When your baby's first pearly white tooth shows up, along with surprise you must be anxious too. You must know what teething is and the symptoms associated with it to avoid unnecessary apprehensions. Babies are born with all those 20 primary teeth below their gum line. They naturally start to erupt between 6 to 12 months. In some cases, it may appear from as early as 3 months or as late as 14 months depending on many hereditary factors. Likewise how babies experience teething also varies. Some may have nearly no symptoms, while other babies experience teething pain for months. There are some signs for most cases to watch for such as excessive drooling and crankiness-weeks before a tooth actually emerges, while others show no signs at all.
Here's what to expect during teething:
The soreness and swelling of gums at the time of teething makes the kid fussier. Disturbed sleep, irritability, loss of appetite, drooling more than usual, trying to bite, chew and suck on everything, swollen gums and mild fever are the common symptoms.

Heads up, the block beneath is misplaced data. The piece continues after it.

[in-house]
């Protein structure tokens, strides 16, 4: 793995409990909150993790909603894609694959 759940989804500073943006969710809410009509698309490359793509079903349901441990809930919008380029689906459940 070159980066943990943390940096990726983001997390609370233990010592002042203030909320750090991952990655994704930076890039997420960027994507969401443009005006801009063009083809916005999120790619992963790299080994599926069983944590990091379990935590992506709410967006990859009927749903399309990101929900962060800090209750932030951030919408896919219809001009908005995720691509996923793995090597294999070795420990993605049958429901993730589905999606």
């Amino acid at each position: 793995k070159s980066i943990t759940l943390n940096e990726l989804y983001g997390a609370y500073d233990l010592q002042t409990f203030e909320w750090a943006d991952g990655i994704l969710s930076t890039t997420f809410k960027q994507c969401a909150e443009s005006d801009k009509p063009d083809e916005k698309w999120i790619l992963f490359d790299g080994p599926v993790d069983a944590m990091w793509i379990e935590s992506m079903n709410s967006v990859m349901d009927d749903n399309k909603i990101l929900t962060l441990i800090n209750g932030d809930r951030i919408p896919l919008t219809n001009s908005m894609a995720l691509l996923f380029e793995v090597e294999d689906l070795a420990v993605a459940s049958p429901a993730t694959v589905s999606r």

- Swollen gums: The gum around the erupting tooth becomes reddened, swollen and tender.
- Drooling/dribbling: Teething will stimulate salivation.
- Teething rash: Due to excessive drooling, skin becomes irritated around the mouth and chin resulting in the appearance of mild rashes.
- Fussiness: Some babies show great irritability and wails due to the pain and discomfort. After the early teething experience, most babies eventually get used to what teething feels like and are not quite so disturbed later on.
- Ear pulling and cheek rubbing: The pain from the erupting teeth can radiate to somewhere else like ears, chin and cheeks. Pulling on the ears or rubbing on the cheek is another sign babies show indicating pain.
How to soothe the pain:
- A wet frozen washcloth or teething toy chilled in refrigerator numbs sore gums.
- Gently massage with the clean finger in the area where the tooth is still deep in the gum and hasn't formed a painful bruise and where it's about to erupt.
- Teething pain can simply be soothed by distracting the child from pain by offering a new toy or by giving little extra cuddling.
- Pain relievers can be given in extreme cases only after consultation with your doctor.